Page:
Praise, by Martin Wenham
For decades, British artist Martin Wenham has been honing and reinventing the art form of lettering in wood. Here he sets a line from the Benedicite, a canticle based on the song of the three young men in the fiery furnace in Daniel 3. Echoing Psalm 148, the text invites all creation to praise God. In the artist’s hands, this mute wood responds.
Wenham crafted this painted panel with lettering from two strips of shed eucalyptus bark glued onto plywood. He makes the bark proclaim its praise, mixing minuscule and majuscule letters to fit the visual design. The letters change size to echo the cadence of chant, to louden the words praise and Yea.
Wenham frequently uses found wood—wood that has history, as he puts it. The matter matters as much as the words. This liturgical line leaps from the mouths of the three young men as they are saved from death. Fittingly, eucalyptus trees are highly flammable, in part because of their shed bark. Already dead after falling from the tree, these bark bits would have decomposed into the dirt had Wenham not saved them. Now they live and speak.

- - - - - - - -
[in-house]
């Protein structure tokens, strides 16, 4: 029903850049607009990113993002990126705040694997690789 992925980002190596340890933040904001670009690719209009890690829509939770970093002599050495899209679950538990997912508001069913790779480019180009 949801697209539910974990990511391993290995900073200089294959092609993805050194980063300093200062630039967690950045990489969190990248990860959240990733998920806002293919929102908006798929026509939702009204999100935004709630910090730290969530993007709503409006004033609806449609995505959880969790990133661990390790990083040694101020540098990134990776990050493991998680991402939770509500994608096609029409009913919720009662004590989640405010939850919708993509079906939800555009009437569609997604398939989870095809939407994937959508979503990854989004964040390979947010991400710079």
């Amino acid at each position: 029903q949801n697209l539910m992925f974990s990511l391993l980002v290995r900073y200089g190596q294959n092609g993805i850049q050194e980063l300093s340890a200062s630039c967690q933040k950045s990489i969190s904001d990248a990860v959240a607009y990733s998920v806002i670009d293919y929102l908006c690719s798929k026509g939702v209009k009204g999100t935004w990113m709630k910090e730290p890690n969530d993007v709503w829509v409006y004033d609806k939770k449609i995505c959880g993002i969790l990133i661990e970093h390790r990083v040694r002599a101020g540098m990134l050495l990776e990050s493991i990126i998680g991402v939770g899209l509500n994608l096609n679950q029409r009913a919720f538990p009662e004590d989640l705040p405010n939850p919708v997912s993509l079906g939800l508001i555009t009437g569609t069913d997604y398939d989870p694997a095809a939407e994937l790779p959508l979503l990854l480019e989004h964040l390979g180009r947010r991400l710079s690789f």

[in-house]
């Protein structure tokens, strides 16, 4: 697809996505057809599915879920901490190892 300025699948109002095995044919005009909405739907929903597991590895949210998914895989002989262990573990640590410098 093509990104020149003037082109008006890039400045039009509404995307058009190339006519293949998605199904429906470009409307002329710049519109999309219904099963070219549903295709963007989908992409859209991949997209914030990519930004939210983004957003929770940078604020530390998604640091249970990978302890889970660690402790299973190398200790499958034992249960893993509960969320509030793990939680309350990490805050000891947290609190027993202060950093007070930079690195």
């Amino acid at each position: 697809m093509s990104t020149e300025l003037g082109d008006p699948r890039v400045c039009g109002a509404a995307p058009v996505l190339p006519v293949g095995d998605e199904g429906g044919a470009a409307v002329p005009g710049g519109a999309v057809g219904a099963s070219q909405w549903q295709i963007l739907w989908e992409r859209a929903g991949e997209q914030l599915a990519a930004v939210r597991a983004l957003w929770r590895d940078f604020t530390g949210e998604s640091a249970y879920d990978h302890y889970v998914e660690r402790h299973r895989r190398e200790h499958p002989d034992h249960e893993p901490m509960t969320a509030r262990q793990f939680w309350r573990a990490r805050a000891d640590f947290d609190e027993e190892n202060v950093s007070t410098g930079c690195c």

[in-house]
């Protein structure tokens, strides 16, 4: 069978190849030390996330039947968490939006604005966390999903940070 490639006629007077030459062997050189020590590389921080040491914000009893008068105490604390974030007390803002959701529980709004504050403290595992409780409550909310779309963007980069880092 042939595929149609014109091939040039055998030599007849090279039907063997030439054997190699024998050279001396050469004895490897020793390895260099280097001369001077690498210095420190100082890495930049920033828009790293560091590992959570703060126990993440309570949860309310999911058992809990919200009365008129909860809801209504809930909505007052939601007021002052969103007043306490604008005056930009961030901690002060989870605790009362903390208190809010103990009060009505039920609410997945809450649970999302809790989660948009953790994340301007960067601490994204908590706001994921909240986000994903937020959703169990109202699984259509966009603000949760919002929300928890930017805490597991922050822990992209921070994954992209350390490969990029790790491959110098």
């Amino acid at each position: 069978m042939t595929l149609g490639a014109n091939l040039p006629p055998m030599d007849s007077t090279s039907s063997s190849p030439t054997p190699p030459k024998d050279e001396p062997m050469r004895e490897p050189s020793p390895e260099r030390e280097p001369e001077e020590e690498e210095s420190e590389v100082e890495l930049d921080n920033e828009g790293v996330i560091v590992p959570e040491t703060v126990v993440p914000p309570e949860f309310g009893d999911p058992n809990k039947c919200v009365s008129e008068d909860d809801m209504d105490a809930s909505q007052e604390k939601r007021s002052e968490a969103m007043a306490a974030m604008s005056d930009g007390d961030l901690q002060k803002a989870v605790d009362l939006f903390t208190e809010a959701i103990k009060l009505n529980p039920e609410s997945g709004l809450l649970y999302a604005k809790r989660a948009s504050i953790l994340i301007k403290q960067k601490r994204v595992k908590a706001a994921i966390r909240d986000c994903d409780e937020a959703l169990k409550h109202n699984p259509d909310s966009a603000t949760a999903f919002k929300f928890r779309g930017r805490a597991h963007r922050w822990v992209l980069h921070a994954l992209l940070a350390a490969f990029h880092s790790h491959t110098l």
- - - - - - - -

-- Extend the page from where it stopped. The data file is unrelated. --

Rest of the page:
As a British lettering artist, Wenham draws inspiration from the likes of Eric Gill and David Jones. But in making mute objects speak, his art reaches back to an older heritage of talking things in the British Isles: the Ruthwell Cross and its poem, The Dream of the Rood, an Old English vision of Christ’s cross telling its story. Wenham has noted that he often meditates on a Latin motto from violin makers in centuries past: Dum vixi tacui, mortua dulce cano—While I lived, I was silent; dead, I sing sweetly.